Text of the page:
MANORATH - We Voice Rights for All Children

About CRY

For over 30 years now, CRY – Child Rights and You has worked on the reasons why children are deprived of rights. Every year, CRY together with 200 partner NGOs across 18 states works to address the root causes of exploitation, deprivation and inadequate livelihood options that constrain the rights of children. This collective action permanently changes the lives of over 6 lakh children in 6700 villages and slums each year, who live learn and grow well. None of these micro-miracles would have been possible without public support – every year, 2 lakh individuals, come together from all walks of life to stand up for their belief in the rights of children.

CRY’s mission is to enable people to take responsibility for the situation of the deprived Indian child. We motivate people to confront the situation through collective action thereby giving children and themselves an opportunity to realize their full potential.

Manorath is one such Volunteers group with CRY which through its endeavors is voicing Rights for all children.

Manorath is a group of volunteers with Child Rights & You (CRY). Manorath members see themselves as campaigners for change. Our first campaign focuses on the right to educationfor all children in the NCR region. Manorath sees it growing as a movement to ensure every child the right to childhood.

RTE Campaign Mission:~To ensure that every child in India gets free compulsory n& quality education.
~To ensure state responsibility and accountability to provide free, compulsory, equitable and quality education to all children through public system of education.

RTE Campaign Objectives:~Create public opinion of RTE
~Mobilise the citizens of India to stand up for RTE
~Demand that state implements a common school system
~Ensure that educational institutes are equipped with holistic development of every child.

RTE Action Plan:~Capacity building as a collective : Enabling ourselves to lectures, discussions, readings and focused group discussion and forming study group on child rights
~Conducting research survey audits and document findings to enhance knowledge on RTE.
~Filing of Public interest litigation (PILs) and Right to education (RTIs) as and when required.
~Participating and organizing rallies, protests demand charters, workshops, seminars and conferences on RTE

To Join Manorath
Email : OR
Call Amit Aggarwal +91-9717277599

Wednesday, April 14, 2010

A Chance To Voice Child Rights

As you might have read in papers, a private school association in Rajasthan has filed a petition in the Supreme Court challenging the Right To Education Act. Interestingly they have called it unconstitutional as the Act requires those schools to reserve 25% of their seats for children from poor economic background.

Read more about this in the following news links:

Manorath sent a letter to the HRD Ministry asking Mr. Sibal to not to succumb to this pressure from the private school lobby. We have decided to file an Intervention Application in the Supreme Court. We also initiated an online petition. The link to the petition is here.
If you support this cause, make yourself heard.
Your signature will also support the Intervention Application we are going to file.

Sunday, April 11, 2010

Budget for Children: Some Food For Thought

By Tulika Sheel

Any budget analysis becomes pertinent only when it is set in the context of the situation of the group of persons it is meant for. What then is the situation of the children in India that needs to be addressed with “available resources”? More importantly, are the resources being allocated and spent “adequate”? Clearly not, if despite all its strides in the global market and its advances in GDP rankings, the current situation of the children in this country continues to be reflecting the following (data based on union government report):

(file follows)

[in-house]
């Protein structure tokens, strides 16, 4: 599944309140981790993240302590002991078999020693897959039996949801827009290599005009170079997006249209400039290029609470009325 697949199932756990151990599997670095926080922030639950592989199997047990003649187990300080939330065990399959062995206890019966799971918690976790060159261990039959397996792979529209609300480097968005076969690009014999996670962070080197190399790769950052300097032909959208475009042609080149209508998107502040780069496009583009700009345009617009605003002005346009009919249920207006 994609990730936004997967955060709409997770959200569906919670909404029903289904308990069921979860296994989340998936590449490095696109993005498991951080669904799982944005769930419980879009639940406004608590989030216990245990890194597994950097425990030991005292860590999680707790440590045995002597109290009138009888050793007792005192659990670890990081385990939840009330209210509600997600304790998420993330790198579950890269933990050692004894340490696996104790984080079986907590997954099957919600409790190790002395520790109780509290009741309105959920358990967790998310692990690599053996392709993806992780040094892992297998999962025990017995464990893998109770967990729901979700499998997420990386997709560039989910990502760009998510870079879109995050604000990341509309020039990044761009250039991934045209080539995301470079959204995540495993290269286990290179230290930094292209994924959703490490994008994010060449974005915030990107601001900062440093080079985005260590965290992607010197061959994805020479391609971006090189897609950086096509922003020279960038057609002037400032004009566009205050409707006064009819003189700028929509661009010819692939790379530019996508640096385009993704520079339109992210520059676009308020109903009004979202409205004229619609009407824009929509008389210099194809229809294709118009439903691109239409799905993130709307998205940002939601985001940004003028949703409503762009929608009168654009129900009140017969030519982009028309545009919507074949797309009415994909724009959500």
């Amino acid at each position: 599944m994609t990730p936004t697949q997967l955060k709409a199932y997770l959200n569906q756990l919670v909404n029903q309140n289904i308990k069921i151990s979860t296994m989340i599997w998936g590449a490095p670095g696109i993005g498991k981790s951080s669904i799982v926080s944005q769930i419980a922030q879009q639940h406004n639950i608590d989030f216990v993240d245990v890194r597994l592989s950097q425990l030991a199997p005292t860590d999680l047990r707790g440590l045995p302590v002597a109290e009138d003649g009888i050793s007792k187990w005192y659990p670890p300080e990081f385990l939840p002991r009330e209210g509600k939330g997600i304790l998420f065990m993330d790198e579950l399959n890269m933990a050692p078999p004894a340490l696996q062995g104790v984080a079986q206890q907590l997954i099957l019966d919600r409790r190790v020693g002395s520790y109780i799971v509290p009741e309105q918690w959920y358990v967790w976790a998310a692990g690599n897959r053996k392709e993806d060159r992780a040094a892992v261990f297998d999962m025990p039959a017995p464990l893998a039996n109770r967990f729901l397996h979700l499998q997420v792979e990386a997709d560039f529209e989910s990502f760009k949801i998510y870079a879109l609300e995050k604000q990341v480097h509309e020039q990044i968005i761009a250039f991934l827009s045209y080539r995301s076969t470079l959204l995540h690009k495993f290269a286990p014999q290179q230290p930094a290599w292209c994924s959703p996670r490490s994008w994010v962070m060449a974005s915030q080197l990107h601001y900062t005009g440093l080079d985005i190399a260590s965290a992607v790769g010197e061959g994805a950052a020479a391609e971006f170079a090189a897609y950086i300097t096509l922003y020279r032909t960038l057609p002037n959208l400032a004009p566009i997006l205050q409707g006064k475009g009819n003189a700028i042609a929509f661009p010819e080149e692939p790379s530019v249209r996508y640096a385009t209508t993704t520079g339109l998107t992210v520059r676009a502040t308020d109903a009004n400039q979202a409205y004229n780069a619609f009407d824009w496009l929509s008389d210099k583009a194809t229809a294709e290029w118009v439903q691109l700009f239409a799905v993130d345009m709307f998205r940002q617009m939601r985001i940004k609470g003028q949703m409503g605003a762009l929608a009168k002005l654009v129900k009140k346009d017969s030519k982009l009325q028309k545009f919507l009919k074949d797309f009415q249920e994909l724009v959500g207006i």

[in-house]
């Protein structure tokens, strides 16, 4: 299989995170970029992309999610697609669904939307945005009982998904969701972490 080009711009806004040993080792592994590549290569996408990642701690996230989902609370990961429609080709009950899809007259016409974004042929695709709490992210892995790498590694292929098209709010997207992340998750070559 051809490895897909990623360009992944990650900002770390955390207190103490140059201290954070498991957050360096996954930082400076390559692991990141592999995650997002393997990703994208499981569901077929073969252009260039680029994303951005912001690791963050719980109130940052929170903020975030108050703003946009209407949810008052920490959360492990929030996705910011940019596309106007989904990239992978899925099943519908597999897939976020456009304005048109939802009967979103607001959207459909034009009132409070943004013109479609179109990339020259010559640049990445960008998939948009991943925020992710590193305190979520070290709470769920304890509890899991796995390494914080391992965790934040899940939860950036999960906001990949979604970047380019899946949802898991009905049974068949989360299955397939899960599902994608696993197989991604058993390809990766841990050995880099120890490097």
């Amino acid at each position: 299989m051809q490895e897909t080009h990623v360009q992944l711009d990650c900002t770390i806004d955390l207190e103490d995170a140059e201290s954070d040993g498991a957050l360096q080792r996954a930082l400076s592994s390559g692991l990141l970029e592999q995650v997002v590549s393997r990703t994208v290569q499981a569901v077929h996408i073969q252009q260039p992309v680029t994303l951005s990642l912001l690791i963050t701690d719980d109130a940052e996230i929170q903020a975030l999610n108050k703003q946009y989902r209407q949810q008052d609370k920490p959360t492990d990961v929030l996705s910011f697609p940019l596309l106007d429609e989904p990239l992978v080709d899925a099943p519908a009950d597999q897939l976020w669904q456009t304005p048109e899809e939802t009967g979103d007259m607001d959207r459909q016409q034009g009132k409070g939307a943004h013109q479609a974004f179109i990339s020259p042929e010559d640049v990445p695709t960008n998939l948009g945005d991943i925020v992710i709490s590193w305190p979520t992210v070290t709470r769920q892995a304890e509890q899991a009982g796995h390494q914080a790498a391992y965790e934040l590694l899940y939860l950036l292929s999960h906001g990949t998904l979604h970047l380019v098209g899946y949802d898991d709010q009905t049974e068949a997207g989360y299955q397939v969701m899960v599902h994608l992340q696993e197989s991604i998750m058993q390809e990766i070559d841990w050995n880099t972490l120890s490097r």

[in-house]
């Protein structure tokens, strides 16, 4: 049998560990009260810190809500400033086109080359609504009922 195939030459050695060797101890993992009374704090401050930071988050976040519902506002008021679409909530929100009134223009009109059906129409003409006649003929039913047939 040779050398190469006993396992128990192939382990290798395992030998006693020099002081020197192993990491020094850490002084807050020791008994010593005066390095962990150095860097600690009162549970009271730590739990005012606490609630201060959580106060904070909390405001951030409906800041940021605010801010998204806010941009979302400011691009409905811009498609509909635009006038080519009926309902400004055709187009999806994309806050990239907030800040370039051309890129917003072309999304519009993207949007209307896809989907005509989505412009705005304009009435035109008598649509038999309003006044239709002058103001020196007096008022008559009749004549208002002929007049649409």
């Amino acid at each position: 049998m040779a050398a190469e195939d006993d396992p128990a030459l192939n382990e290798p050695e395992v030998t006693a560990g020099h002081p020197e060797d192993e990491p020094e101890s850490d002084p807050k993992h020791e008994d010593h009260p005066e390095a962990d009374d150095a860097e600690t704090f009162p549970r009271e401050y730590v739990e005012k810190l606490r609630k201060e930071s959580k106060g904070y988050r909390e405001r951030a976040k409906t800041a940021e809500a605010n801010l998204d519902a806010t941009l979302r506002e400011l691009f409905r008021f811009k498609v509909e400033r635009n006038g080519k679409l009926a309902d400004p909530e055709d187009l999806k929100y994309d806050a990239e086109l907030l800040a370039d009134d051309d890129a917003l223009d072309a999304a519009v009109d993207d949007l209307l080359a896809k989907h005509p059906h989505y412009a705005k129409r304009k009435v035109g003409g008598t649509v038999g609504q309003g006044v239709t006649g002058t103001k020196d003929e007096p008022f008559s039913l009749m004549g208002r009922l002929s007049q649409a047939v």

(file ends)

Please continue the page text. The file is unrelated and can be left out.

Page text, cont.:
India is home to the highest number of child laborers in the world
Out of every 100 children, 19 continue to be out of school: Of 81 who enroll, almost 53 % drop out before reaching Class VIII (Elementary level). Of every 100 children who are enrolled 70 drop out by the time they reach secondary level. Despite the promise of education for all, and non-discrimination being recognized as the basis of human rights, of every 100 children who drop out of school, 66 are girls; 46% children from scheduled tribes and 38 % from scheduled castes continue to be out of school as against 34% in the case of others. Children affected or infected by HIV/AIDS continue to be denied access to schools.

Although, the share of child education is the highest amongst all other sectors, the Union Government funding for education has for the last few decades constituted only 10% to 15% of the total public expenditure on education. India remains “at risk of not achieving the millennium development goal of universalization of education by 2015” and has already failed to achieve the goals it had set for itself in the Tenth Five Year Plan of - All children in school by 2003; all children to complete 5 years of schooling by 2007; investment of US$ 1223 million - 1333 million (Rs. 55-60 thousand crore) over 5 years.

One in every 10 children is born with, or acquires some physical, sensory or mental impairment by the first year of life. Based on this estimate the world population of disabled children is placed around 140 million, of which 25 million are in India. According to the Census Report, amongst all persons living with disability, 35.9% (46,38,26,702) are children and young adults in the 0-19 age group. Three out of five children in the age group of 0-9 years have been reported to be visually impaired. Movement disability has the highest proportion (33.2%) in the age group of 10-19. This is largely true of ‘mental’ disability also. However, they continue to be deprived access to education and other opportunities as adequate measures for “inclusion” do not exist.

What is a matter of even greater concern is that under-spending the financial resources provided for children is a recurrent feature. The actual expenditure in all the years has been less than the allocations. Clearly, even the small budget share for children remains unspent. Across the four sectors within budget, under-utilization of resources stands at an average of 1.57% during the period of study for which figures are available. What may appear to be a small amount when taken as a percentage, actually comes to millions of rupees in absolute terms. Moreover, within the budget certain sectors have always shown under-spending, these being health and protection. This under-utilization of funds – a recurrent feature that prevents the benefits of financial allocation from reaching children – is a serious matter that often gets glossed over.

This string of facts and figures boils down to one conclusion. The current state of children is not just because of a lack of funds but a lack of focussed planning. The government is answerable to people who voted and also the people who didn't, the mass of population aged under 18. Can we not speak on their behalf and seek serious welfare measures for children?

Workshop Diaries